clock menu more-arrow no yes

Filed under:

Get to Know a Penguin: Conor Sheary

New, comments

As part of the build-up to the second-round playoff series between the Capitals and the Penguins, Japers’ Rink will be looking at some of the important Pittsburgh players and how they might impact the series.

NHL: Washington Capitals at Pittsburgh Penguins Charles LeClaire-USA TODAY Sports

Conor Sheary

#43 | Left Winger

Height: 5’8” | Weight: 175 | Born: June 8, 1992

Birthplace: Winchester, Massachusetts | Acquired: Signed by Pittsburgh in 2015.

Assets: Is a natural point producer at all lower levels. Shoots the puck often. Plays with an abundance of energy every shift and is tenacious on the forecheck. Can play on either side of center.

Flaws: Can he survive the National Hockey League game at his diminutive size (5-8, 175 pounds) and with his lack of strength? He does have a tendency of getting knocked off the puck.

Career Potential: Diminutive depth scoring winger with a little upside.

(Via The Hockey News)

Via HockeyViz

Why You Should Know Who He Is:

If you’re a fan of The Greater Cosmic Justice of the Universe, or just generally dislike the Penguins, Conor Sheary typifies everything you hate deep in your blood cells about Pittsburgh.

Undrafted out of college and undersized (seriously, at just 5’8”, Sheary is barely taller than me and is just north of all-time great mighty mouse Marty St. Louis), this is not a guy in whom many teams saw potential. I mean, go back to the top of this page and read that scouting report from The Hockey News. It’s brutal. “Lower levels...diminutive...little upside.”

But that’s not the whole story, because that’s not why you hate Sheary and the Penguins. You hate them because Pittsburgh and coach Mike Sullivan saw the potential in Sheary and knew how to use him to drive opponents utterly bonkers. In the 2016-2017 regular season, Sheary amassed 23 goals and 53 points - the same amount of goals as Nicklas Backstrom and more points than Justin Williams during that same campaign. In 22 playoff games last year, Sheary rang up 29 hits and 44 shots with 14:08 of average ice time.

Friends, this is why Pittsburgh makes your blood turn to curdled milk. You hate the Penguins because they keep finding Conor Shearys. Sure, sometimes they’re named Jake Guentzel. Sometimes they play goalie and they’re named Matt Murray. But damnit, Conor Sheary is the archetype of the fast, overperforming, underappreciated nobody that seems to come from nowhere and light up the modern NHL game.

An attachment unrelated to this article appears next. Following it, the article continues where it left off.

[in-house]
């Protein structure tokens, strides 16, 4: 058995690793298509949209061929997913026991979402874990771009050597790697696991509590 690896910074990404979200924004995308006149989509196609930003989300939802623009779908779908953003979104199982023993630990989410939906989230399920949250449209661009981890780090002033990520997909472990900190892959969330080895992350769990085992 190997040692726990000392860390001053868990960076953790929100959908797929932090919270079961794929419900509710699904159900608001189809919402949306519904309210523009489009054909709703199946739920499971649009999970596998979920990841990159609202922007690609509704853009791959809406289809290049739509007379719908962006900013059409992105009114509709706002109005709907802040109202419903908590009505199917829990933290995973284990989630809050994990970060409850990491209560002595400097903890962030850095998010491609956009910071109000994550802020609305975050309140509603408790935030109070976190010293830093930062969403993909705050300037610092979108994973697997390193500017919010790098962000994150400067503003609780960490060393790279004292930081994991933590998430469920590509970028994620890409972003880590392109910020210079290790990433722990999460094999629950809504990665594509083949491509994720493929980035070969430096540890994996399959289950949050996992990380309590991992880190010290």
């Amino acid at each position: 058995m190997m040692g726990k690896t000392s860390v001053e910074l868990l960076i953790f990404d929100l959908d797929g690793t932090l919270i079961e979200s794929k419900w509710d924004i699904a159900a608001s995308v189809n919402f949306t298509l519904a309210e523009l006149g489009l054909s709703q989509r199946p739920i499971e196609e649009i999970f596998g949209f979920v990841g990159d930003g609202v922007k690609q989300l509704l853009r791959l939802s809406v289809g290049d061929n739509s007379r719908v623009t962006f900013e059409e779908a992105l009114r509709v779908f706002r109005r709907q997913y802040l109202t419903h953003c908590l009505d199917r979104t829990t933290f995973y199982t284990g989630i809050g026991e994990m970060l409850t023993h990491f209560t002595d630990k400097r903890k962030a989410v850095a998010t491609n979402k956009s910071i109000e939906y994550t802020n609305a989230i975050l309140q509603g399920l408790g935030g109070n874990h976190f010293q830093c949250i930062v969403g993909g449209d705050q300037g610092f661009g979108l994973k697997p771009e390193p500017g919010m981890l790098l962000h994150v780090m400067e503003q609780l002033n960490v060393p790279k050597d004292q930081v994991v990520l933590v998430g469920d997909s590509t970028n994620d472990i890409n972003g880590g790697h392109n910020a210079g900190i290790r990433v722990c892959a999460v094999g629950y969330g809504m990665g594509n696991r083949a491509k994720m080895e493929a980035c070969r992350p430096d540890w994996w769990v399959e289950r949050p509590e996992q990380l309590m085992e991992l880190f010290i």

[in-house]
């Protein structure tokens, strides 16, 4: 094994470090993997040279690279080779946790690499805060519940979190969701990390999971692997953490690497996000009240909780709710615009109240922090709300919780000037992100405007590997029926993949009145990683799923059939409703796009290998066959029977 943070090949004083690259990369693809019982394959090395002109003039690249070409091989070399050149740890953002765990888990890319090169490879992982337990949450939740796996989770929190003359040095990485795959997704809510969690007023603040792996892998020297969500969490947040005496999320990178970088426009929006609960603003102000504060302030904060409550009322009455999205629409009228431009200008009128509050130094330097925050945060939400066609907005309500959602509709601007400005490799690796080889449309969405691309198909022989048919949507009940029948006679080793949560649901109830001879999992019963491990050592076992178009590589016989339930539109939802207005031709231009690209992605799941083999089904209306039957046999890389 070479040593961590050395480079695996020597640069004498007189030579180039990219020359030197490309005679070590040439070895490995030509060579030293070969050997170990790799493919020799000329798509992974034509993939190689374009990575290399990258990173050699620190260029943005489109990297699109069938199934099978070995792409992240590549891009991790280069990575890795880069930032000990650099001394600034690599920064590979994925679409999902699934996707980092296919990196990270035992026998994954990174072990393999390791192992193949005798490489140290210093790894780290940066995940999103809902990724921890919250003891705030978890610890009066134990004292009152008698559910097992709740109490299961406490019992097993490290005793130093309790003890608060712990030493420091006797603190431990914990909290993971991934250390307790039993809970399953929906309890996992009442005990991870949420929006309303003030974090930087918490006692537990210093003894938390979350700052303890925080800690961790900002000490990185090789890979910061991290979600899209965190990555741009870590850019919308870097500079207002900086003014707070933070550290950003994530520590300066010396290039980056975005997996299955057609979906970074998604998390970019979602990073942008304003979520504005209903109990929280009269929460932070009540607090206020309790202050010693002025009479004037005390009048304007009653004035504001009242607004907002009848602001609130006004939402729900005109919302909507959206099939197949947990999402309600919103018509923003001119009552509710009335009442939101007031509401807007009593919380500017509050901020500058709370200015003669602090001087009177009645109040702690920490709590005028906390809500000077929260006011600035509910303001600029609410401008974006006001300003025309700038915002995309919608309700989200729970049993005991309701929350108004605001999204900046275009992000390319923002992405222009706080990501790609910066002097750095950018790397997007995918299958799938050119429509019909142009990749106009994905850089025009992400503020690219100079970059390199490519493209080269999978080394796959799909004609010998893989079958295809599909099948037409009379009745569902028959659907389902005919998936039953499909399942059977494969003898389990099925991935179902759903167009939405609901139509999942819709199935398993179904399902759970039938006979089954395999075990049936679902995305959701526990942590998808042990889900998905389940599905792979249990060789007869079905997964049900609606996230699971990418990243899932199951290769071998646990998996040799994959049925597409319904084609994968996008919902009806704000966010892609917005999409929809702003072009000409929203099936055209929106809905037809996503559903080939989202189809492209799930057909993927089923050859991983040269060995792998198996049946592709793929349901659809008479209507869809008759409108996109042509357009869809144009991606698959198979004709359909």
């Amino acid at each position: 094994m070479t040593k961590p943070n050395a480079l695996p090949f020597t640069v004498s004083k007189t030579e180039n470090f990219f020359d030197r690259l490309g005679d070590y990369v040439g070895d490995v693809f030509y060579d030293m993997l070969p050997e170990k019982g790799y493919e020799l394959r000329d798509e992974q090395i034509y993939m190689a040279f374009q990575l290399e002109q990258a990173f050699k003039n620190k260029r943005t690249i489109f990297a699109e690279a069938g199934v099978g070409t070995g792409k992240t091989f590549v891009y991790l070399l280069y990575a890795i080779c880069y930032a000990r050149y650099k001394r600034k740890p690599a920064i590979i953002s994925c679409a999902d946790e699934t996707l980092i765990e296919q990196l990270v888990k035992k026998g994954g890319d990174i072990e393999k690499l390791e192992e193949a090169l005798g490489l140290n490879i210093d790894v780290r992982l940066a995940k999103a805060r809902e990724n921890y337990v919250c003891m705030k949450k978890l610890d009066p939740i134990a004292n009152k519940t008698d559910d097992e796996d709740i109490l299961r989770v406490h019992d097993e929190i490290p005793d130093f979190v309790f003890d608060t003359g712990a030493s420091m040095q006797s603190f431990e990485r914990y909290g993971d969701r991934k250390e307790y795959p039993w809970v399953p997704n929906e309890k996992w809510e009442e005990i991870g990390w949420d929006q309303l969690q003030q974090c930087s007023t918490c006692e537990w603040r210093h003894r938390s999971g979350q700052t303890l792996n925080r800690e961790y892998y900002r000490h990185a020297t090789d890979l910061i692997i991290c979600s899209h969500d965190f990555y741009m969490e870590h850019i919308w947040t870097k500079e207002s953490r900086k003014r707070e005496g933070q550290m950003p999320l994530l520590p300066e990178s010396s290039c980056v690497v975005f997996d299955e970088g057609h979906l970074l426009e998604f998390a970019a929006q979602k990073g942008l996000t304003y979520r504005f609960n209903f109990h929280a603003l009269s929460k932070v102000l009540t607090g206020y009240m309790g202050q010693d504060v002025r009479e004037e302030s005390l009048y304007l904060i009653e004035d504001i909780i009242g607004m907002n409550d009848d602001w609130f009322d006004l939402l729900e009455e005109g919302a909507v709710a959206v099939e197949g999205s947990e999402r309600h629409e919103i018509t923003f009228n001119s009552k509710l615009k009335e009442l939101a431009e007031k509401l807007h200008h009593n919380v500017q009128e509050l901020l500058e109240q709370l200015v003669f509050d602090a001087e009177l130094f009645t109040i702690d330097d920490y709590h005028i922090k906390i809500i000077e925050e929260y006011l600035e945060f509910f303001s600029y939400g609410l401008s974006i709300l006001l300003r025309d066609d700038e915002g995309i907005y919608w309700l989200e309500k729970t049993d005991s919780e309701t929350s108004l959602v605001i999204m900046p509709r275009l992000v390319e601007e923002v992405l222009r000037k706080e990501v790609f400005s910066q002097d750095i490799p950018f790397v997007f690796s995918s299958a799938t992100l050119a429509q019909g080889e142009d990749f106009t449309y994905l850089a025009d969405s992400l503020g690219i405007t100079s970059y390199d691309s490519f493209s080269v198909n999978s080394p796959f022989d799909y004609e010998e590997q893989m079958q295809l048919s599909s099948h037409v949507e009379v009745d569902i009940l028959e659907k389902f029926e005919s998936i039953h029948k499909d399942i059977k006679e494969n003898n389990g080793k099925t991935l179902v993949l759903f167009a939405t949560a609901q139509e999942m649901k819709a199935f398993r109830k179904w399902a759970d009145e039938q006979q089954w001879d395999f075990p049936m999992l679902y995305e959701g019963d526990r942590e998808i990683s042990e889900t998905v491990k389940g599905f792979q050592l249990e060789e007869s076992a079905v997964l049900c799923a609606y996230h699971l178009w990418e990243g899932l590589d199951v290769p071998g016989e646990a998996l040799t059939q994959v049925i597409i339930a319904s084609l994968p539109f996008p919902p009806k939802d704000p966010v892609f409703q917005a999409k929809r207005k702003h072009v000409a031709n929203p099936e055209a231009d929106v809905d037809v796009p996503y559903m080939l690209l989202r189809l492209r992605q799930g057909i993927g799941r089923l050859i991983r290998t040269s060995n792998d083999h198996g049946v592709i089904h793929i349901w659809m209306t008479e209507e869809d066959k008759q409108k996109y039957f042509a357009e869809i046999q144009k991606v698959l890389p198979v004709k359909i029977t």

How The Caps Can Stop Him:

Speed and bruises, folks. Speed and bruises.

Deep in the cerebral cortexes of Capitals fans, next to the Lobe of Self-Loathing and the Medulla Oblongata-Stop Taking So Many Freaking Delay of Game Penalties, the wispy vapor of neurological camaraderie has forever paired the names Conor Sheary and Brooks Orpik.

As much as Sheary typifies the “new” NHL, many Washington fans feel Orpik typifies the “old.” And at least in last year’s second round, that was painfully true. Orpik, asked to play a truly 200-foot, counterpunch-or-be-counterpunched high octane game, had his doors blown off by Sheary and his speedy ilk.

But this year, these Capitals are different. Gone is the toxic polarity that grouped Washington blue liners into either “heavy dinosaurs” (Orpik, Karl Alzner) or “speedy greenhorns” (Nate Schmidt) in the minds of many.

The emergence of Dmitry Orlov as a legitimate, bona fide number one defenseman capable of shutting down opposing superstars as well as moving the puck with speed and dynamism is a new-for-2018 development. The acquisition of Michal Kempny and his subsequent development into a well-rounded, fleet-footed partner for John Carlson is also new. Add in the ever-improving play of fellow tiny boy Christian Djoos on the third pair, and this Washington defense begins to look like something different. They may not be better than last year, but they are better suited to shut down these Penguins.

Throw in some smothering both-sides-of-the-puck forwards like Nicklas Backstrom, the imposing presence and recently revealed skill of Man Who Will Ruin Your Day Then Instagram It Tom Wilson, and - perhaps my favorite - the Sheary-like emergence in the first round of speedy, skilled fourth-liner Chandler Stephenson, and...

Well, I’ll say it again.

This Caps team may not be better than last year’s team. But they could be Pittsburgh’s worst nightmare.